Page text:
The thermosphere and satellite drag

As the ionosphere is embedded in the neutral atmosphere called thermosphere, it is affected neutral winds. The thermosphere is a layer of Earth's atmosphere that extends from about 90 km to between 500 and 1,000 km above our planet. Temperatures climb sharply in the lower thermosphere (below 200 to 300 km altitude), then level off and hold fairly steady with increasing altitude above that height. Solar activity strongly influences temperature in the thermosphere. The thermosphere is typically about 200° C hotter in the daytime than at night, and roughly 500° C hotter when the Sun is very active than at other times. Temperatures in the upper thermosphere can range from about 500° C to 2,000° C or higher.

Although the thermosphere is considered part of Earth's atmosphere, the air density is so low in this layer that most of the thermosphere is what we normally think of as outer space. In fact, the most common definition says that space begins at an altitude of 100 km. The International Space Station orbits Earth within the thermosphere!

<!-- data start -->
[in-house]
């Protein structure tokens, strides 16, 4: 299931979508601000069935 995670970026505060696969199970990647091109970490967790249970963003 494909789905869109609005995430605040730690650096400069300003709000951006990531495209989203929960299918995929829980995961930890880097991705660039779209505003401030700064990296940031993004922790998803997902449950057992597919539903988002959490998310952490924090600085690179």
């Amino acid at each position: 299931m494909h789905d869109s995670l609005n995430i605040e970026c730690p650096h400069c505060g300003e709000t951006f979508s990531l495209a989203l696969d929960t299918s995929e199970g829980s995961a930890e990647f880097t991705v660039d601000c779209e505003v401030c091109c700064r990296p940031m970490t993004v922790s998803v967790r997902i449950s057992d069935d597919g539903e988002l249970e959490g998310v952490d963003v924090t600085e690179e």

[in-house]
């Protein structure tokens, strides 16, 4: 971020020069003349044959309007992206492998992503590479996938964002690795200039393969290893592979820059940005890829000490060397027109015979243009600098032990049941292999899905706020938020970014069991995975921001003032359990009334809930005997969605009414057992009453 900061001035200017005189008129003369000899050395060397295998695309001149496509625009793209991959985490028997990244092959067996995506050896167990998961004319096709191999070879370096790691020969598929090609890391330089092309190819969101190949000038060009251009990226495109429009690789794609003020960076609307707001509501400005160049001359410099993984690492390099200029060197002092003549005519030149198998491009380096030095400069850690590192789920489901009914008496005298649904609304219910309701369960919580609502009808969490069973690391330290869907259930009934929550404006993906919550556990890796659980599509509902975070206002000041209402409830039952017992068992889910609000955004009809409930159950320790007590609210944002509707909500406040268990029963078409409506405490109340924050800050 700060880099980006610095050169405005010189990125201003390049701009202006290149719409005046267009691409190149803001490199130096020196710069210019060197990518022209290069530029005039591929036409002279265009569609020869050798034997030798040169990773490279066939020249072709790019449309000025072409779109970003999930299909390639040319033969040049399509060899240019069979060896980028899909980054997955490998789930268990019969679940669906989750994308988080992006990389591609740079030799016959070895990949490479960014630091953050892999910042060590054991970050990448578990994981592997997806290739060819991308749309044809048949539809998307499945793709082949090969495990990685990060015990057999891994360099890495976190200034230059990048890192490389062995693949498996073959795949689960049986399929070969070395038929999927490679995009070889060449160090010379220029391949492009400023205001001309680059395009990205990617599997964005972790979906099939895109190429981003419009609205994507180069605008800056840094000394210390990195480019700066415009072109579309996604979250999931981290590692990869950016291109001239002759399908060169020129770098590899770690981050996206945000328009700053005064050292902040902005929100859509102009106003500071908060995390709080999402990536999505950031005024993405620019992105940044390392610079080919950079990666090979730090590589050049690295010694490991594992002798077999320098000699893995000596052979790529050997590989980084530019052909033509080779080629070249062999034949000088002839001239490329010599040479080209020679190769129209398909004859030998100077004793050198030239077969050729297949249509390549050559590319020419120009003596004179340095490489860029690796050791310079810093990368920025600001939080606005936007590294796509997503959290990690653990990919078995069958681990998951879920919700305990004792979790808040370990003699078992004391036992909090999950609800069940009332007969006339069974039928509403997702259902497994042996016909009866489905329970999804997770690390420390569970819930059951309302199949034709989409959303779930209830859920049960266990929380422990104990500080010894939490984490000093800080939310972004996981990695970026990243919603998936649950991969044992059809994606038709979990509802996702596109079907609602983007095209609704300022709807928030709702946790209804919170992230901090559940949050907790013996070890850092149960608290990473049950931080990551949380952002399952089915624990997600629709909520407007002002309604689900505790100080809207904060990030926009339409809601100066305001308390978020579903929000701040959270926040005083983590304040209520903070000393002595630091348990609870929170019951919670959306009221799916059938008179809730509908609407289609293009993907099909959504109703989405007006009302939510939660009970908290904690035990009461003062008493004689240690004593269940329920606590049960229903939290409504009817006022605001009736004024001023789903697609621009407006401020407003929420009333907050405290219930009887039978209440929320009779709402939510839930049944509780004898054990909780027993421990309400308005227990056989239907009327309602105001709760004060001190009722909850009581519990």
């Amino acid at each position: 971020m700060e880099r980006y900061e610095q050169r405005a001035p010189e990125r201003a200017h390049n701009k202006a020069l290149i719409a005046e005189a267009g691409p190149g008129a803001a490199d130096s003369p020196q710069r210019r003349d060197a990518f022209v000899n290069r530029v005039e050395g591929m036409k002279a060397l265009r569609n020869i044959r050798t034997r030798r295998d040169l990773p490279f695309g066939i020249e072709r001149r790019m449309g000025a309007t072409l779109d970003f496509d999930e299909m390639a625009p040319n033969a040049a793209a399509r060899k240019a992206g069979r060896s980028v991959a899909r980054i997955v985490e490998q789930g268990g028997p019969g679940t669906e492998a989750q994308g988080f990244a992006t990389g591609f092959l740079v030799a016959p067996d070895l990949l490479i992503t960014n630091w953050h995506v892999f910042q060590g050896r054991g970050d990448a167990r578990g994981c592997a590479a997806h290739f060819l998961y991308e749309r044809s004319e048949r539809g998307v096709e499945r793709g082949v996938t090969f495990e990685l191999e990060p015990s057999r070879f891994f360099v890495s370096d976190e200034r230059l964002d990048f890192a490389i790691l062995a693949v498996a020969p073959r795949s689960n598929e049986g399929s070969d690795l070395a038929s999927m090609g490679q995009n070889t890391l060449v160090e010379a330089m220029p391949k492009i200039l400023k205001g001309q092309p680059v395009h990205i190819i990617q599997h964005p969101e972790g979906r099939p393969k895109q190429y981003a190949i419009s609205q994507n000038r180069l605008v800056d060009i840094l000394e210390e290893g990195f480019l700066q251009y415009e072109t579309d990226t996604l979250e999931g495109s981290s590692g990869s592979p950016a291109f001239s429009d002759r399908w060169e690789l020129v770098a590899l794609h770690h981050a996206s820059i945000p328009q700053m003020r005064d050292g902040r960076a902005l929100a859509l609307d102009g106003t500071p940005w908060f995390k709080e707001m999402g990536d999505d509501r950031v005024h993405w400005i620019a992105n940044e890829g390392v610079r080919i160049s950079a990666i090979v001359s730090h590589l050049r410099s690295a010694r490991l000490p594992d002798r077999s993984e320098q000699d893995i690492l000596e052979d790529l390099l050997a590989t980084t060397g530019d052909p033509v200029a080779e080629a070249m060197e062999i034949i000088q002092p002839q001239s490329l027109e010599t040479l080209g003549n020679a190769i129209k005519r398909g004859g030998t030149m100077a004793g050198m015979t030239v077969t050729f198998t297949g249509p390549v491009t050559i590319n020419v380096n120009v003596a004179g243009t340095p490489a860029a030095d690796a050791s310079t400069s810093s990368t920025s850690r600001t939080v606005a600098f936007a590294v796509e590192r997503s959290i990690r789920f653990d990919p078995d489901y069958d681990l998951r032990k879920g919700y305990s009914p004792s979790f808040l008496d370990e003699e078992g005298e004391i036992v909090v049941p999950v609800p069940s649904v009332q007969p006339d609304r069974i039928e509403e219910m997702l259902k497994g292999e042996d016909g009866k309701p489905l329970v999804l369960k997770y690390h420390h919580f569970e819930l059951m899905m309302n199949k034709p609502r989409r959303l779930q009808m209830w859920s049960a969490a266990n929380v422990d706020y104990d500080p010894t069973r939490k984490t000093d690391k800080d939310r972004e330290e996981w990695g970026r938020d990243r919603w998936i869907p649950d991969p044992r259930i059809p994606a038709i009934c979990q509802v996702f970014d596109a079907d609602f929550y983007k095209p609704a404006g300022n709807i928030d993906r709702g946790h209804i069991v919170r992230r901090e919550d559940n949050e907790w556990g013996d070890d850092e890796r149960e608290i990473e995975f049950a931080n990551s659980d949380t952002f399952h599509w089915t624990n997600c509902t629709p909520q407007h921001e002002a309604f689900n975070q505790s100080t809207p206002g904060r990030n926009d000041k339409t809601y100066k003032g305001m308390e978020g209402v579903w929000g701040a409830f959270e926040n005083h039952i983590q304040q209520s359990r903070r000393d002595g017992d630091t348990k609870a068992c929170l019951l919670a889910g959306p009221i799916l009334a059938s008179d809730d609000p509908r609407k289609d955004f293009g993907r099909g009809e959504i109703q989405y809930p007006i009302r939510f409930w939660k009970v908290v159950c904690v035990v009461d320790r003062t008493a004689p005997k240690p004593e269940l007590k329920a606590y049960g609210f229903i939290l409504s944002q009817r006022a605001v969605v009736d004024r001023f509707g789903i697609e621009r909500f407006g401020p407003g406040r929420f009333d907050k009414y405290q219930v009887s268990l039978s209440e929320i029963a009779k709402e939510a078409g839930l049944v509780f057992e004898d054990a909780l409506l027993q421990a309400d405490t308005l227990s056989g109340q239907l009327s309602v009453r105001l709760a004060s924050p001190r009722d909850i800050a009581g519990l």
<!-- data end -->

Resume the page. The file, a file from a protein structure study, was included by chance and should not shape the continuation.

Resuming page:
Much of the X-ray and UV radiation from the Sun is absorbed in the thermosphere. When the Sun is very active and emits more high-energy radiation, the thermosphere gets hotter and expands. Because of this, the height of the top of the thermosphere is found at an altitude between 500 km and 1,000 km or higher.

Many satellites orbit within the thermosphere and changes in the density of (the very, very thin) air at orbital altitudes, brought on by heating and expansion of the thermosphere, generates a drag force on satellites. Specific scientific models, as those available by PITHIA-NRF and developed by CNES in France, support engineers to calculate this varying drag into account when calculating orbits, and satellites occasionally need to be boosted higher to offset the effects of the drag force.



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